And in thinking back, I realized how I have been largely doing nothing else in my life but struggle to come on par with the rest of the populace, blend in by all means, do everything I could not to stand out or worse: Find my disability, my being impaired disclosed by someone, anyone. Family, coworkers, even “intimate” partners – I did everything I could to carefully hide the impaired me, the damaged parts, the wounded child. It wasn’t until shortly after hearing my diagnosis for the first time – then still tentatively issued – that I gave myself permission to feel – and express – the immense amount of grief coming from all those – failed! – attempts of closing up to the rest of “them”, of becoming a member of their family of people, of wanting to belong, of – finding a new home in life, a new family. All these hard battles, all those curve balls and setbacks I budged and pardoned, all those failures I thought I had shoved down somewhere into the darker recesses of my heart – I let them all come out and overwhelm me for the first time in my life. And boy, what a punch those repressed feelings served!!!
Up until here, we could understand all this as progess, as healthy steps towards recovery. However – and this is why I now choose to call PTSD a true disability – you’re quickly being treated to a reality check of major proportions as soon as you confront the world around you with some of the challenges we’re dealing with every day. Resistance, as I wrote above in my Facebook status, is one of the nicer responses. Defense, reactance up to plain hostility and institutional shunning are the other set of responses that keep adding insult to injury for anyone dealing with this debilitating monster called PTSD. It’s largely fair and fine to see those particular challenges that arise from the outcomes of trauma as opportunities for personal growth. Marvellous. But it becomes a very bitter ball game whenever you find yourself singled out, derided, even hated on for expressing yourself and your still recovering self. I almost feel compelled to say: Don’t do it! (or at least not in any conventional setting outside of a therapist’s office). Quite recently, I was treated to some of those “fine” responses of our fellow men.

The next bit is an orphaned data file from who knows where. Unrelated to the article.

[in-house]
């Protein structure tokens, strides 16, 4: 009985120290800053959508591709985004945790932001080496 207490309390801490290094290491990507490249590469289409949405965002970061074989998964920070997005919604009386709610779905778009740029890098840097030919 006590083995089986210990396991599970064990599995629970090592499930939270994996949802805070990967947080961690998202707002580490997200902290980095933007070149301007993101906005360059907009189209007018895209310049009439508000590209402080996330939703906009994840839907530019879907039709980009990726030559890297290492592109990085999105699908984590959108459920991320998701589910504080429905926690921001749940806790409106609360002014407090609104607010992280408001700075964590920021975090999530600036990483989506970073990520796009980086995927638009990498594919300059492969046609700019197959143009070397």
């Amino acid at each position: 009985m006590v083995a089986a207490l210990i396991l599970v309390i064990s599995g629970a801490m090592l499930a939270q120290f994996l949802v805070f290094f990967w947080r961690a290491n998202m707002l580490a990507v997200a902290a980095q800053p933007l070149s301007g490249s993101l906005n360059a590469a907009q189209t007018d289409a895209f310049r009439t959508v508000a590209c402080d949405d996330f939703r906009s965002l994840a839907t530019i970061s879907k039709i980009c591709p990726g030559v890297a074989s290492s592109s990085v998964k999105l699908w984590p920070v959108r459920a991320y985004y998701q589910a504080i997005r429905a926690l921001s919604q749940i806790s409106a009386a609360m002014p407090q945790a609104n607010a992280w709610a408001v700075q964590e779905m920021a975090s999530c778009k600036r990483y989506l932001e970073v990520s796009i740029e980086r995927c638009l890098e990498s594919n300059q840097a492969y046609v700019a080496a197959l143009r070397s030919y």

No. I didn’t need to be reminded of the fact that I’m dealing with something that seems so much stronger than me. And even more importantly: I wish, the system in place encouraged and supported a person’s decision to want to come back to the working populace. But as things stand, you’re de facto getting punished for it. Makes no sense at all, not to mention this being foul game.